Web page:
Leading Means Learning
So how can leaders help their teams increase self-awareness and work together to succeed? Part of it starts with learning and understanding that just because someone finds themselves in a leadership position doesn’t mean they automatically know how to lead. They may have become a leader because of a promotion, for instance, or maybe they’ve become a business owner. A positive start is to acknowledge that they are at the right place to have a positive influence on others and accomplish bigger things than on their own.
Like Harvey, when Berlin steps in to assist a leader, who is often trying to impact some change, she uses personality assessment tools. These may include Lumina Spark, Myers Briggs Type Indicator, the Leadership Practices Inventory (LPI), and well-known team-development models to establish the purpose, clearly define goals, responsibilities and resources, and define a real sense of what success looks like.
A good leader, according to Berlin, is someone who is courageous, selfless, reflective, collaborative, empathetic and has integrity. Good leaders are also deliberate about the way they behave and are always learning.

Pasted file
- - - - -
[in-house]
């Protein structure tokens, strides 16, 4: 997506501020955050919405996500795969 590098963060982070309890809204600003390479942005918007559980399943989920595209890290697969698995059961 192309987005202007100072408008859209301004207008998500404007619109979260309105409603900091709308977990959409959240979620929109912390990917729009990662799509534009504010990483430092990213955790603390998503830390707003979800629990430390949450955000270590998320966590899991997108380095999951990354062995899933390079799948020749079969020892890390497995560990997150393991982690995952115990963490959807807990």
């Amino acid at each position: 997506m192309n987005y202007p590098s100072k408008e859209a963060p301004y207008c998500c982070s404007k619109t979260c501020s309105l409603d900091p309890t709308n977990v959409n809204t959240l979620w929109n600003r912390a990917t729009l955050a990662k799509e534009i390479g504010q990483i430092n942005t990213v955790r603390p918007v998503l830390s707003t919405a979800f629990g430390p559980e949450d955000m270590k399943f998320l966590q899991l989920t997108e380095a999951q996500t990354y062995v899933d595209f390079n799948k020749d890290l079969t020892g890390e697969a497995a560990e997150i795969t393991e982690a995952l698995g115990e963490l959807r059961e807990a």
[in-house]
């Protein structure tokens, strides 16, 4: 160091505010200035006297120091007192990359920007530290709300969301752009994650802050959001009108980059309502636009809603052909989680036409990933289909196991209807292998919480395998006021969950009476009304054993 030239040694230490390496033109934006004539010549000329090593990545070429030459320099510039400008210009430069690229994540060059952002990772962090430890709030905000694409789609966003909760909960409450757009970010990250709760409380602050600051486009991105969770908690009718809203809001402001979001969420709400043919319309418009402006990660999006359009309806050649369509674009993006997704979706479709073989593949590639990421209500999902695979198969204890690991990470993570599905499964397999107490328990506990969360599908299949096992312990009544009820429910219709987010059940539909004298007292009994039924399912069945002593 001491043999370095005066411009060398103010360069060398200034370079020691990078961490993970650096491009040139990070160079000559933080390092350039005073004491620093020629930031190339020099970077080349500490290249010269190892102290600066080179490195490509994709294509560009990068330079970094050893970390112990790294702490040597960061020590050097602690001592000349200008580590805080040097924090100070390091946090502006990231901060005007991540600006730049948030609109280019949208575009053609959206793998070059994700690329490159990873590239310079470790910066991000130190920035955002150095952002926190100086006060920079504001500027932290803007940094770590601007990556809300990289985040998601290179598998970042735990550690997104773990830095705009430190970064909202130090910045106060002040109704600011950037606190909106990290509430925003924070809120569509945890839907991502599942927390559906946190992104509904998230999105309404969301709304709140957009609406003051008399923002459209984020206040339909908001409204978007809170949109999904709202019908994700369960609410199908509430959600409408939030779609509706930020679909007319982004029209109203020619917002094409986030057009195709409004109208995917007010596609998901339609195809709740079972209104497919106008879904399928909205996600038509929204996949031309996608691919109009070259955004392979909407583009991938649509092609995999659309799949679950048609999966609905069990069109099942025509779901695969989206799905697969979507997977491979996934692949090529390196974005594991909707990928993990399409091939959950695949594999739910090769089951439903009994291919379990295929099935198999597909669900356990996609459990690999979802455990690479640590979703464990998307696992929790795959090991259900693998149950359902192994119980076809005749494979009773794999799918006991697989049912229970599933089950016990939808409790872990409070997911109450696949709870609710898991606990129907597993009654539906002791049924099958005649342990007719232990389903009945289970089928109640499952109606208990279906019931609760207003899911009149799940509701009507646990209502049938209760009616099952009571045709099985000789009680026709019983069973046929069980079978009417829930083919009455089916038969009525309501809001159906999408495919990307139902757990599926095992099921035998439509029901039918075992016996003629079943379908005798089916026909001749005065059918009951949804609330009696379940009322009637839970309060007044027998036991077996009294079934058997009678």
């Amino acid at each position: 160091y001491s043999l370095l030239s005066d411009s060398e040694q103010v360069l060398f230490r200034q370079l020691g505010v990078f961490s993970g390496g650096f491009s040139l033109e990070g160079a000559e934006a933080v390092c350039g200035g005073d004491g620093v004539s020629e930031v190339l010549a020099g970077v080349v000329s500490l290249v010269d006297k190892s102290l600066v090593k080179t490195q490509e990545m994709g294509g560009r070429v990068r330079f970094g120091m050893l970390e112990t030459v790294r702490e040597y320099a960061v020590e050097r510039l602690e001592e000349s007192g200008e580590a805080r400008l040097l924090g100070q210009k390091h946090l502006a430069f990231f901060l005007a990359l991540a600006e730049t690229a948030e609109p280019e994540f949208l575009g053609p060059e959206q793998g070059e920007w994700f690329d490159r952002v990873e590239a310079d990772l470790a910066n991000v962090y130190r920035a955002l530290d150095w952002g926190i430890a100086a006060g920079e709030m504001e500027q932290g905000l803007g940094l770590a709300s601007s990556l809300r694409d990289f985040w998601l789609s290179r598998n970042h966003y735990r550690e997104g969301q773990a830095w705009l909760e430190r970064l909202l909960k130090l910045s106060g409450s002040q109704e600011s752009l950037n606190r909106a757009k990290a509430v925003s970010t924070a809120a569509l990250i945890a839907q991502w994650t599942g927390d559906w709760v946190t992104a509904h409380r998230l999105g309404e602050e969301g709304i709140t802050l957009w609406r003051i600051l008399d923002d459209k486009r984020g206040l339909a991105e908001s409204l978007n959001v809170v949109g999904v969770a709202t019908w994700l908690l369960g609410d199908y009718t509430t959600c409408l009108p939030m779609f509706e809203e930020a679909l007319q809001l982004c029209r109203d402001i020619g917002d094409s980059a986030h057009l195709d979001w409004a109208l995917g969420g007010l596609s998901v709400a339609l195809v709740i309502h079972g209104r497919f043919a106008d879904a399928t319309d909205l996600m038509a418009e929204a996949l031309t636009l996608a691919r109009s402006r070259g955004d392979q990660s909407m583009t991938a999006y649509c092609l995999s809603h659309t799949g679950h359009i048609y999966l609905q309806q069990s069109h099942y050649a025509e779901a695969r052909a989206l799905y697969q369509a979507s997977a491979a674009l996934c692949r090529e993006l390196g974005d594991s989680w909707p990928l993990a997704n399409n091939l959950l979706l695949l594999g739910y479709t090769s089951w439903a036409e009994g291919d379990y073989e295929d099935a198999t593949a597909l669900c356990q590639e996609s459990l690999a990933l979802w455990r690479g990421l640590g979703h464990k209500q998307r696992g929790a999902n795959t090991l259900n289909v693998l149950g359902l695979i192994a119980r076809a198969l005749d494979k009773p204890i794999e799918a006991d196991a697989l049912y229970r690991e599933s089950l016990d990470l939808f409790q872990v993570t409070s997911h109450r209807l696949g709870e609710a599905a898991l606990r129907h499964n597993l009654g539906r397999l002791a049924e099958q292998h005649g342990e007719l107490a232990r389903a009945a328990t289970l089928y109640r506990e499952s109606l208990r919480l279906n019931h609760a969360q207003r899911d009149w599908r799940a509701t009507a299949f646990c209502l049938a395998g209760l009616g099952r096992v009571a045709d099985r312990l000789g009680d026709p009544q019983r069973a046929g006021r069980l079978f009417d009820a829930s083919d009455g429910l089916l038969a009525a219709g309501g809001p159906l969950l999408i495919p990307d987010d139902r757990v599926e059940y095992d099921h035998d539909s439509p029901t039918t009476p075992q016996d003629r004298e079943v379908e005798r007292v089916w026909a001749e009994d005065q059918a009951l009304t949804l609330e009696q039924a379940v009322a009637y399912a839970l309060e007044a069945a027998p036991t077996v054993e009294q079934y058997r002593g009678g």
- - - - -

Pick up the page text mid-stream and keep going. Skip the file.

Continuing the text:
“Good leaders realize that leadership is a skill and a discipline all of its own … ,” she adds. “The great leaders we have worked with all have one thing in common — they pursue a greater good that goes well beyond their own needs or interests.”
For Yeager, good leaders model good behaviours. “In meetings, you encourage different opinions, and in a subtle (informal) way support that discussion. Show that we can all share a discussion and then go out for coffee,” she says.
“It’s how our teams look to us to deal with conflict, and if we hide disagreement, how do they learn? Diversity isn’t just about religion, gender, orientation, but also about diversity of thought. The other things are quite rightly top of mind, but we mustn’t forget diversity of thought.”
Remember Peter and his team challenges?
He decided to address his problem by getting to know each team member one on one, asking what their strengths were, where they were challenged, how they wanted to grow and how the project could help them achieve their goals.